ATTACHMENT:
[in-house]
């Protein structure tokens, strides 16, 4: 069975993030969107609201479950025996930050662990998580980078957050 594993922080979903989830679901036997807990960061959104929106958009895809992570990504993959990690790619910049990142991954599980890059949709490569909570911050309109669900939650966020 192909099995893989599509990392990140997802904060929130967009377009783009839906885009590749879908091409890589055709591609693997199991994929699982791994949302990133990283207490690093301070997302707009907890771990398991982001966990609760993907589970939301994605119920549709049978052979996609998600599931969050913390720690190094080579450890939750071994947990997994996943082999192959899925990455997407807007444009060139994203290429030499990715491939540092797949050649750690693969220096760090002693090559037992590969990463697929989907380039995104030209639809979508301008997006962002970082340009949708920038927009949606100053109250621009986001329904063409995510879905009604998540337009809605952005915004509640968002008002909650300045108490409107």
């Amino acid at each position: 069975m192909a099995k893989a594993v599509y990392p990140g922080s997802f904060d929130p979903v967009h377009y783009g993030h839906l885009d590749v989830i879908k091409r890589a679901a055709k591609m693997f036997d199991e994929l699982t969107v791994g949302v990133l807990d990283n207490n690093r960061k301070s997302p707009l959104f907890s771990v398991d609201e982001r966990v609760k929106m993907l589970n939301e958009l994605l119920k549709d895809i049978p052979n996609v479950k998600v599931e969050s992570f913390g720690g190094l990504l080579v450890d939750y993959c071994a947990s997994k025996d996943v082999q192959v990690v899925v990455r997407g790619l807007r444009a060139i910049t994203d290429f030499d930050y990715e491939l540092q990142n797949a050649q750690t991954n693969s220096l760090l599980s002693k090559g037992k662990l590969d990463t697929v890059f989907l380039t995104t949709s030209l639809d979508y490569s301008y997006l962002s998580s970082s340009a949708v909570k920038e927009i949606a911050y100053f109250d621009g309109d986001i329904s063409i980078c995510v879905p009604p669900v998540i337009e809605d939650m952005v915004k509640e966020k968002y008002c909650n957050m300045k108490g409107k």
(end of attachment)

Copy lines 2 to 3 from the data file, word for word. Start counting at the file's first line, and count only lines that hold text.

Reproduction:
């Protein structure tokens, strides 16, 4: 069975993030969107609201479950025996930050662990998580980078957050 594993922080979903989830679901036997807990960061959104929106958009895809992570990504993959990690790619910049990142991954599980890059949709490569909570911050309109669900939650966020 192909099995893989599509990392990140997802904060929130967009377009783009839906885009590749879908091409890589055709591609693997199991994929699982791994949302990133990283207490690093301070997302707009907890771990398991982001966990609760993907589970939301994605119920549709049978052979996609998600599931969050913390720690190094080579450890939750071994947990997994996943082999192959899925990455997407807007444009060139994203290429030499990715491939540092797949050649750690693969220096760090002693090559037992590969990463697929989907380039995104030209639809979508301008997006962002970082340009949708920038927009949606100053109250621009986001329904063409995510879905009604998540337009809605952005915004509640968002008002909650300045108490409107």
């Amino acid at each position: 069975m192909a099995k893989a594993v599509y990392p990140g922080s997802f904060d929130p979903v967009h377009y783009g993030h839906l885009d590749v989830i879908k091409r890589a679901a055709k591609m693997f036997d199991e994929l699982t969107v791994g949302v990133l807990d990283n207490n690093r960061k301070s997302p707009l959104f907890s771990v398991d609201e982001r966990v609760k929106m993907l589970n939301e958009l994605l119920k549709d895809i049978p052979n996609v479950k998600v599931e969050s992570f913390g720690g190094l990504l080579v450890d939750y993959c071994a947990s997994k025996d996943v082999q192959v990690v899925v990455r997407g790619l807007r444009a060139i910049t994203d290429f030499d930050y990715e491939l540092q990142n797949a050649q750690t991954n693969s220096l760090l599980s002693k090559g037992k662990l590969d990463t697929v890059f989907l380039t995104t949709s030209l639809d979508y490569s301008y997006l962002s998580s970082s340009a949708v909570k920038e927009i949606a911050y100053f109250d621009g309109d986001i329904s063409i980078c995510v879905p009604p669900v998540i337009e809605d939650m952005v915004k509640e966020k968002y008002c909650n957050m300045k108490g409107k």